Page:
Hannah Kim / Rock Canyon Highschool Highlands Ranch, CO 11th
Today, trending diets consist of vegetarians, vegans, pescatarians, and more. Among these well-known diets, a new eating style has emerged: the locavore diet.
The latin root words loc and vore mean “place” and “one that eats”. The locavore diet consists of locally grown, raised, or produced foods within a community or a specific mile radius from one’s home (Locavore: Local Diet, Healthy Planet).
A locavore’s diet mostly consists of meat, fish,and produce that are grown or produced in their region. Some locavores make exceptions to foods that are not available within the community such as honey, tea, coffee, and spices (West).
Overall, partaking in the growing trend of becoming a locavore has its advantages and disadvantages. Current locavores claim that community grown foods are better than foods at the nearest supermarket. People argue that regional foods that travel a shorter distance help lessen greenhouse gases. Reducing the pollution that comes from transporting food items contributes to protecting the health of the human population.
Additionally, the direct local farm to table approach leads to less food waste (Priebe). Larger retailers that specialize in international foods have significant amounts of waste due to items perishing (The Environmental Benefits).
Furthermore, local foods are a healthier option that ensure proper ripening, which increases the nutrition in fresh, organic foods. The local economy also improves and community farmers are supported. Together, consumers and farmers make locavore diets manageable to benefit the local community (Priebe).
On the other hand, many people oppose the locavore movement. Hiroko Shimizu and Pierre Desroches, co-authors of The Locavore’s Dilemma: In Praise of the 10-Thousand Mile Diet, claim that being open to international foods increases the average height, lengthens life expectancy, and decreases deaths related to malnutrition. Desroches and Shimizu also state that, “People would regularly starve because when you depend entirely… on your local food supply, you will not only have good years, but a fair number of bad years. And historically, two bad local harvests in a row and you had a famine. It was only long-distance transportation that put an end to that”.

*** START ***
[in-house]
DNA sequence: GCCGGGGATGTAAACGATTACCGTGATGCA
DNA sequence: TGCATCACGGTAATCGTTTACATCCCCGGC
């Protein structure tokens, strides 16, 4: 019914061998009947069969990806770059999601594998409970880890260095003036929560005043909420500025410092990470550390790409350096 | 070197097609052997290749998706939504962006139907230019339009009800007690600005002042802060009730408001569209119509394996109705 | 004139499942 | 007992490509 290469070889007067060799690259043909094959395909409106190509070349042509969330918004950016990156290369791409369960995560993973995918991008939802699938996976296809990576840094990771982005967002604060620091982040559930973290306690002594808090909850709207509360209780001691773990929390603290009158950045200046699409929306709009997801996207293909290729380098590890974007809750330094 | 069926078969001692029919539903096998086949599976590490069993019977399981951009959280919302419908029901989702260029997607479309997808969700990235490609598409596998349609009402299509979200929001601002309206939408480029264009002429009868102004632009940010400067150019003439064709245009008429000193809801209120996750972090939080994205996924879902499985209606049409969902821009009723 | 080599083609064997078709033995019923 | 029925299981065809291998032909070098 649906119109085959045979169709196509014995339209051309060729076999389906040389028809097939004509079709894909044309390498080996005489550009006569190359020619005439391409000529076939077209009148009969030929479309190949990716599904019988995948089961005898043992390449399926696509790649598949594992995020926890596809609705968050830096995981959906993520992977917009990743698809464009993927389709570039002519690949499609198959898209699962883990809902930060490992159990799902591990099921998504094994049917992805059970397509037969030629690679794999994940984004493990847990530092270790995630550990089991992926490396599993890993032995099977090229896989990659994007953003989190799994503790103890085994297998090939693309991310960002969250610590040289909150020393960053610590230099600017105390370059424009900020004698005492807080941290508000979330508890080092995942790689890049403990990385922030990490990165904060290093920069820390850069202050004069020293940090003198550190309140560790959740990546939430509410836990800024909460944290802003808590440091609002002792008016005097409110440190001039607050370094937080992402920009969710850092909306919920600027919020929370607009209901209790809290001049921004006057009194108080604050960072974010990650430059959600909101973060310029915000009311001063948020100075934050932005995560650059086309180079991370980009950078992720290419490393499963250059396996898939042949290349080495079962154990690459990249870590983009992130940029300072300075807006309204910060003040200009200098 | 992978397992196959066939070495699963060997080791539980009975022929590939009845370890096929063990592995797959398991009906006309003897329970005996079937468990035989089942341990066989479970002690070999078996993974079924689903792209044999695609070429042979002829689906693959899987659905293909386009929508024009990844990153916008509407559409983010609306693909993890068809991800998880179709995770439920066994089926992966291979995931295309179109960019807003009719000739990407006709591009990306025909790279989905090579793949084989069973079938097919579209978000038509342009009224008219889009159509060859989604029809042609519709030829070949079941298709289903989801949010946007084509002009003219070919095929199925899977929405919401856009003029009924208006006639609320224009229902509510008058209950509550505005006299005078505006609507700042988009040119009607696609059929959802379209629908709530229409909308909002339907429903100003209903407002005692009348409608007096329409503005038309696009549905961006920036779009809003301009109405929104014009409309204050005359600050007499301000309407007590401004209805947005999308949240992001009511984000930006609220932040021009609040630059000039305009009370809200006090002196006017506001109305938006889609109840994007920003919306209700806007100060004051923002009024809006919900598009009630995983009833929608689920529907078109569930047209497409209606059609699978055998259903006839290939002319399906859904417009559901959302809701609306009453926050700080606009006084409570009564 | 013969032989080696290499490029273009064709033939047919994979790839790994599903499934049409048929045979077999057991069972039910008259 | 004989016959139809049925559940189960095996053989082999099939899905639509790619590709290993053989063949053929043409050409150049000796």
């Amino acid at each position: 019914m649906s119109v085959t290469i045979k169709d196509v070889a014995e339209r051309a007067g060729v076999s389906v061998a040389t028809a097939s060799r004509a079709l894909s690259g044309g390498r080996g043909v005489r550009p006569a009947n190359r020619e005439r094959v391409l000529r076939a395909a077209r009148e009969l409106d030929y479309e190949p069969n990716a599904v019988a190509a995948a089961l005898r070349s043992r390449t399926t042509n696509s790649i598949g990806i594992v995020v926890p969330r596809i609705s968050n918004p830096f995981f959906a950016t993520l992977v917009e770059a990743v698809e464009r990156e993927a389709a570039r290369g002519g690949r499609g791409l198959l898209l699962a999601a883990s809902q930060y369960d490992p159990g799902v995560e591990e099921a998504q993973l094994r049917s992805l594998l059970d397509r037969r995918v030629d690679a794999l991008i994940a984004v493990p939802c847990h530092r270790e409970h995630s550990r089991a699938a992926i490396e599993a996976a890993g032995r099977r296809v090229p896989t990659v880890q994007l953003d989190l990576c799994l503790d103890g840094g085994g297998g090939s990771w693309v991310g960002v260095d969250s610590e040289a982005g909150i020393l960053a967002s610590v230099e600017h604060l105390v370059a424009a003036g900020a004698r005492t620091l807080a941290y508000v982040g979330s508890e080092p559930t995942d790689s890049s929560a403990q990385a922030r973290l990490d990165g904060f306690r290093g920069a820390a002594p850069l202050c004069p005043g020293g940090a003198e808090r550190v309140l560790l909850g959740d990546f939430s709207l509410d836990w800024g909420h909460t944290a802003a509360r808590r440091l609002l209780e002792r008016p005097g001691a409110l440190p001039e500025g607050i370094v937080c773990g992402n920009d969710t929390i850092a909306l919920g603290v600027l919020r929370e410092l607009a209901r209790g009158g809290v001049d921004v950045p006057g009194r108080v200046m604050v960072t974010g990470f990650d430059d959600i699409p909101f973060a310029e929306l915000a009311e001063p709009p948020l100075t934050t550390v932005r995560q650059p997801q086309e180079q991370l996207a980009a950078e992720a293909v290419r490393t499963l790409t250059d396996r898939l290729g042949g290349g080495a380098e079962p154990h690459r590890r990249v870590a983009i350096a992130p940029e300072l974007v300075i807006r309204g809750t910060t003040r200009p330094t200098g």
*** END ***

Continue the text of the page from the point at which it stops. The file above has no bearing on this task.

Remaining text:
Along with the desire to indulge in exotic produce, many international foods are necessary for optimal health. For example, the lack of vitamin C may lead to severe diseases such as scurvy, resulting in bleeding gums, bruising, and rashes. Economically, “Locavorism can only result in higher costs and increased poverty, greater food insecurity, less food safety and much more significant environmental damage than is presently the case” (Desrochers and Shimizu).
Clearly, the rising locavore movement is quite controversial. Today, approximately 82 million consumers claimed to eat local foods in the spring of 2015 (Duncan, Eric). Like all restrictive diets, there are obvious benefits and consequences with the locavore diet.
<Hannah Kim / Rock Canyon Highschool Highlands Ranch, CO 11th